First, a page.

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Old 09-15-2007, 05:32 PM   #13
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As I live in Canada, Health Insurance is not as big an issue. In addition to the above yearly income, both my wife and I qualify for OLd age and Canada Pension. If we start taking this early at age 62 I beleve that would provide and extra $12K per year which would reduce the demands on my savings. Im Looking at a retirement income of 60K to 70K per year.
You can make Advanced FIRECALC work for you by providing the appropriate substitutions for CPP and RRSPs, e.g. RRSP = IRA, CPP=pension, and OAS=pension too. The program won't make adjustments for clawbacks though. It is also based on US market data, not Canadian TSX data, but for the most part you can just tweak returns by 1 percentage point or two to get performance equivalents.

If you really want to stick with a Canadian based calculator, try RRIFmetics.
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Old 09-15-2007, 09:08 PM   #14
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Well if your living the simple life with expenses at 36 to 40k a year you have it right now. If you're looking to move that to 65 or 70 looks like you are a little short, of course you need to deal with Health Insurance. Run Firecalc. I am very sure I will pull the plug with a number less than 100%.
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Old 09-16-2007, 01:38 PM   #15
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the problem with selling the rentals is the capital gains tax (ooouch).
If you have accumulated a lot of equity in your rental properties, you could consider increasing the size of the mortgages and cashing in some of the equity tax free. Of course this would work best if interest rates were falling. Otherwise it would eat into your cash flow.
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Old 09-16-2007, 09:24 PM   #16
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I "retired" at 56 and found the first year to be very difficult emotionally (I'm about to turn 58). If I had to do it over again, I would have sought the advice you seek. First, you need to run the numbers through Firecalc and get comfortable with your investment strategy. My wife and I have a financial counselor with whom we set very specific investment strategies and he is familiar with our use of Firecalc. The numbers do not lie, and frankly, you simply don't know enough to ever get 100% comfortable. You don't know how long you will live, what health and economic issues you will face (e.g., how will global warming effect your property and income) - you have to be emotionally comfortable with that uncertainty, and I found that takes some time to accomplish.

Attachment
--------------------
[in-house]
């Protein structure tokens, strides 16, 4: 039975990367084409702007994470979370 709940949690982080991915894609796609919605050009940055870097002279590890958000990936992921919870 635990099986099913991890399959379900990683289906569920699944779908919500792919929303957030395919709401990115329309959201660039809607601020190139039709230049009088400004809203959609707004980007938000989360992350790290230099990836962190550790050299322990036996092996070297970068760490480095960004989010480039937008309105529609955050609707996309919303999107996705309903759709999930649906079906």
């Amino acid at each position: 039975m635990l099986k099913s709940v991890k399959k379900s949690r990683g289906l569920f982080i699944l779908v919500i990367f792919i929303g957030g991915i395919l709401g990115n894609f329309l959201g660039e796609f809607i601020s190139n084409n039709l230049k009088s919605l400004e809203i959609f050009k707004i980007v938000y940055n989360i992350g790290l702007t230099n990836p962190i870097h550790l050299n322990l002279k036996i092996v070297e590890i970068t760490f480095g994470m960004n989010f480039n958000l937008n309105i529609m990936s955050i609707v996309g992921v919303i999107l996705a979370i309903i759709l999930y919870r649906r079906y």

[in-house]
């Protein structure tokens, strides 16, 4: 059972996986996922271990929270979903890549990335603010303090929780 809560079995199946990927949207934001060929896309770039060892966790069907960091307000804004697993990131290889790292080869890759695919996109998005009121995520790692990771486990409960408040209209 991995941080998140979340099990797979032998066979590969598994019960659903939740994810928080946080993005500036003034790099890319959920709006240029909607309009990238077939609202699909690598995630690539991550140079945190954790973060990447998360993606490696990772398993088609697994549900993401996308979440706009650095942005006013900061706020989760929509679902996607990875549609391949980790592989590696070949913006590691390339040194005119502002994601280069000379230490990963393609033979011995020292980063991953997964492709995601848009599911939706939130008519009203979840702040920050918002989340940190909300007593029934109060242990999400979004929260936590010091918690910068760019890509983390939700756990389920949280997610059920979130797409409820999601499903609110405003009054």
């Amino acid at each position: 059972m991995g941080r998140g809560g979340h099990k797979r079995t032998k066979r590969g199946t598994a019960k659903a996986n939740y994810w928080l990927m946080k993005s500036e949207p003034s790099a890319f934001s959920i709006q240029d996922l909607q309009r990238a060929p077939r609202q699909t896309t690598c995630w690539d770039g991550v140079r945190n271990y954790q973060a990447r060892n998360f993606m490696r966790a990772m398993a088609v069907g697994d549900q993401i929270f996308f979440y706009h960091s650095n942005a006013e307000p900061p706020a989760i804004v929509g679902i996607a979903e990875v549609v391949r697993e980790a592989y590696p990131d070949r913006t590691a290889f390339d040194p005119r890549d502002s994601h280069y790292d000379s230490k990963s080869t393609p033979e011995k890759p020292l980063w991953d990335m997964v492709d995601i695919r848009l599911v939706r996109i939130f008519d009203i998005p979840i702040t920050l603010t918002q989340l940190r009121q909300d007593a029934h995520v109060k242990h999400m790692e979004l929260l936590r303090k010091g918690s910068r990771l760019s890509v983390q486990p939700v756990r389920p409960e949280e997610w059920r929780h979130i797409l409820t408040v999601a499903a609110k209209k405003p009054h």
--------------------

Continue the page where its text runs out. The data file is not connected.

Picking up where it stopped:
Also, ER means that you can do other things, it doesn't mean you'll just sit around. Determining what you want to do and getting comfortable with that direction can be difficult. I chose teaching as an important "retirement" activity and have found it personally rewarding, though you will barely cover your expenses. In addition, as I have a law degree (though I was in business most of my career), I am studying to become an arbitrator and mediator. At the same time, I am restoring an old sailboat and doing volunteer work, in part with Score, and exceptional mentoring organization for small business development.

All this being said, after about 16 months, I am just getting a bit comfortable with the lifestyle, and have no regrets leaving the rat race. My health is great, my kids educated and my mortgage is paid and you will be amazed at how little money it takes to live very comfortably when you are not in debt and not raising kids. Good Luck!
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Old 09-17-2007, 01:22 PM   #17
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Thx for the ncouragement.

I am nervous about the money, however I do have a swack of equity in my rental houses (approx$700K) and in my home (approx $700K) on top of my savings.

I am already accumulating projects for retirement.I have started restoring my 56 MGA and do construction as a side line.(helps pay for trips)

I will rerun Firecalc until I cmfortable.

Thx again
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Old 09-18-2007, 09:39 AM   #18
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The only thing I find risky in your portfolio is the amount of net worth (equity) tied up in real estate. Bad economic times can disproportionately devastate your RE equity and shrink your rental income. Canada's RE slump is going to happen sooner or later. Despite the CG tax, you should not let the tax tail swing the dog. Consider broadening your diversification by lightening up a bit on the RE and putting the proceeds into a good value/dividend based index ETF or similar.
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Old 09-18-2007, 08:43 PM   #19
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Thx for your comments. i believe we are already experiencing a bit of a slump, however, my current rents are about 100 to 200/month below the average, so I have a bit of room to absorb a decline in rents. I feel over the long run theses properties will continue to appreciate in value and the equity will grow as I put rental income against the debt. They will be a safety net incase the market collaspses.

Thx Brian